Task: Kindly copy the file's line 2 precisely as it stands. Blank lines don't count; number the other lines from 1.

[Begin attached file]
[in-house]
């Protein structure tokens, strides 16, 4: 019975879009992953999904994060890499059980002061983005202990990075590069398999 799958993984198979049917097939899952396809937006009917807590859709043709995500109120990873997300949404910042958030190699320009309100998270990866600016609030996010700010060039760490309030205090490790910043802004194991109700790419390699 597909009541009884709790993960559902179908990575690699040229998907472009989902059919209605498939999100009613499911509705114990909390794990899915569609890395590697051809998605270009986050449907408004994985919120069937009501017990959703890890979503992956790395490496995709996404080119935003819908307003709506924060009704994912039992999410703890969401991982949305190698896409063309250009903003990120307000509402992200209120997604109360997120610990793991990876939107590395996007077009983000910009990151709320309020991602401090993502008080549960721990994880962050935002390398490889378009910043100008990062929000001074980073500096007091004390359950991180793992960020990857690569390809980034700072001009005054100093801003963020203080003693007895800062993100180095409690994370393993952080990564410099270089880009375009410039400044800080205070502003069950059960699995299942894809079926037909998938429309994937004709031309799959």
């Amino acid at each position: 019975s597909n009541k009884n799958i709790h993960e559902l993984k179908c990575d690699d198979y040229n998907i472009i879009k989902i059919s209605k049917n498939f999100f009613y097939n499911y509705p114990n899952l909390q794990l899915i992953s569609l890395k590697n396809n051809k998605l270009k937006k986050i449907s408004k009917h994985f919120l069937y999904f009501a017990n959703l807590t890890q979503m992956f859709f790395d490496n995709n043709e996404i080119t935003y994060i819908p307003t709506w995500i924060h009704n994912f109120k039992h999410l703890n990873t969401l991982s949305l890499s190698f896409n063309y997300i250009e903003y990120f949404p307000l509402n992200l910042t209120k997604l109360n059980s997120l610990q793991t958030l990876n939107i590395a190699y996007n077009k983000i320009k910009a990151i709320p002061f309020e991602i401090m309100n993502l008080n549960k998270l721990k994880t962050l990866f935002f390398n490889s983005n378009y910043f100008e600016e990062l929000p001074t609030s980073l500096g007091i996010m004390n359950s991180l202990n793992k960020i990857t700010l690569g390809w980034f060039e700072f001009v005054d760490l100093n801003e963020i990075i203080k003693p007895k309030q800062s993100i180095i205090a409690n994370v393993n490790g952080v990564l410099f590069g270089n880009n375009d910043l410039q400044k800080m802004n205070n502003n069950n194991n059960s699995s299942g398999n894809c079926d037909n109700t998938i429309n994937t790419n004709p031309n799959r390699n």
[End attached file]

């Protein structure tokens, strides 16, 4: 019975879009992953999904994060890499059980002061983005202990990075590069398999 799958993984198979049917097939899952396809937006009917807590859709043709995500109120990873997300949404910042958030190699320009309100998270990866600016609030996010700010060039760490309030205090490790910043802004194991109700790419390699 597909009541009884709790993960559902179908990575690699040229998907472009989902059919209605498939999100009613499911509705114990909390794990899915569609890395590697051809998605270009986050449907408004994985919120069937009501017990959703890890979503992956790395490496995709996404080119935003819908307003709506924060009704994912039992999410703890969401991982949305190698896409063309250009903003990120307000509402992200209120997604109360997120610990793991990876939107590395996007077009983000910009990151709320309020991602401090993502008080549960721990994880962050935002390398490889378009910043100008990062929000001074980073500096007091004390359950991180793992960020990857690569390809980034700072001009005054100093801003963020203080003693007895800062993100180095409690994370393993952080990564410099270089880009375009410039400044800080205070502003069950059960699995299942894809079926037909998938429309994937004709031309799959």